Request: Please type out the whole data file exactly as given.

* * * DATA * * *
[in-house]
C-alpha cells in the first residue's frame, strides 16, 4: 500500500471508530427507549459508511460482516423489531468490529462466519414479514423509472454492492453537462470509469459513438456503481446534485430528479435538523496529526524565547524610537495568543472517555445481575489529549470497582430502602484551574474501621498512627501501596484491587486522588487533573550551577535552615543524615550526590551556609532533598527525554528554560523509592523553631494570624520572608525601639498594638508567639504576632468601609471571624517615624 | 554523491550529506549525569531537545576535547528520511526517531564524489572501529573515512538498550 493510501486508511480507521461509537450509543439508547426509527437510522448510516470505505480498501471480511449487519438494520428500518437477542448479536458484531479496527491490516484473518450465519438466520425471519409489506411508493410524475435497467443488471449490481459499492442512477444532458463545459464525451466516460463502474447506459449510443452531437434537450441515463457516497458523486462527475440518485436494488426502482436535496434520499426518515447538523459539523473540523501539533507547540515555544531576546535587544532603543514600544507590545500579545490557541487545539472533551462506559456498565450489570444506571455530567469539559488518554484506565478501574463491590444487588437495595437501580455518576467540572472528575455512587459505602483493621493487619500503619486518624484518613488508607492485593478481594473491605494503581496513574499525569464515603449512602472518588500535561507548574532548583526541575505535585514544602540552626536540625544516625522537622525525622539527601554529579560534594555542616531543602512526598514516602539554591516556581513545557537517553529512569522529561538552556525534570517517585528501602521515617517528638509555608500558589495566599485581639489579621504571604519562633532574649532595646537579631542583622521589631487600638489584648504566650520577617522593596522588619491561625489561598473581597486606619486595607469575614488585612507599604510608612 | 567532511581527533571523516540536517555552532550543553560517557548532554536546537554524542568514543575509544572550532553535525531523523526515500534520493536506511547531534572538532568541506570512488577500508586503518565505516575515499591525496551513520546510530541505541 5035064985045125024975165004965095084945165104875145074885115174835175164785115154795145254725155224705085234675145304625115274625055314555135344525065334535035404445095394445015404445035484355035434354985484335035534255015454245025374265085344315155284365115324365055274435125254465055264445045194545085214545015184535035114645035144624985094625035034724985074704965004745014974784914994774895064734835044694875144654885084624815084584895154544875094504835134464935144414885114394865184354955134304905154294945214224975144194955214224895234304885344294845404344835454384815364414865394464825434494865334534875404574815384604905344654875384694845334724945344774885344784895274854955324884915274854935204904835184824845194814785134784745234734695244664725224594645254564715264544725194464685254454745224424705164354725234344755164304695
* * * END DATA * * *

[in-house]
C-alpha cells in the first residue's frame, strides 16, 4: 500500500471508530427507549459508511460482516423489531468490529462466519414479514423509472454492492453537462470509469459513438456503481446534485430528479435538523496529526524565547524610537495568543472517555445481575489529549470497582430502602484551574474501621498512627501501596484491587486522588487533573550551577535552615543524615550526590551556609532533598527525554528554560523509592523553631494570624520572608525601639498594638508567639504576632468601609471571624517615624 | 554523491550529506549525569531537545576535547528520511526517531564524489572501529573515512538498550 493510501486508511480507521461509537450509543439508547426509527437510522448510516470505505480498501471480511449487519438494520428500518437477542448479536458484531479496527491490516484473518450465519438466520425471519409489506411508493410524475435497467443488471449490481459499492442512477444532458463545459464525451466516460463502474447506459449510443452531437434537450441515463457516497458523486462527475440518485436494488426502482436535496434520499426518515447538523459539523473540523501539533507547540515555544531576546535587544532603543514600544507590545500579545490557541487545539472533551462506559456498565450489570444506571455530567469539559488518554484506565478501574463491590444487588437495595437501580455518576467540572472528575455512587459505602483493621493487619500503619486518624484518613488508607492485593478481594473491605494503581496513574499525569464515603449512602472518588500535561507548574532548583526541575505535585514544602540552626536540625544516625522537622525525622539527601554529579560534594555542616531543602512526598514516602539554591516556581513545557537517553529512569522529561538552556525534570517517585528501602521515617517528638509555608500558589495566599485581639489579621504571604519562633532574649532595646537579631542583622521589631487600638489584648504566650520577617522593596522588619491561625489561598473581597486606619486595607469575614488585612507599604510608612 | 567532511581527533571523516540536517555552532550543553560517557548532554536546537554524542568514543575509544572550532553535525531523523526515500534520493536506511547531534572538532568541506570512488577500508586503518565505516575515499591525496551513520546510530541505541 5035064985045125024975165004965095084945165104875145074885115174835175164785115154795145254725155224705085234675145304625115274625055314555135344525065334535035404445095394445015404445035484355035434354985484335035534255015454245025374265085344315155284365115324365055274435125254465055264445045194545085214545015184535035114645035144624985094625035034724985074704965004745014974784914994774895064734835044694875144654885084624815084584895154544875094504835134464935144414885114394865184354955134304905154294945214224975144194955214224895234304885344294845404344835454384815364414865394464825434494865334534875404574815384604905344654875384694845334724945344774885344784895274854955324884915274854935204904835184824845194814785134784745234734695244664725224594645254564715264544725194464685254454745224424705164354725234344755164304695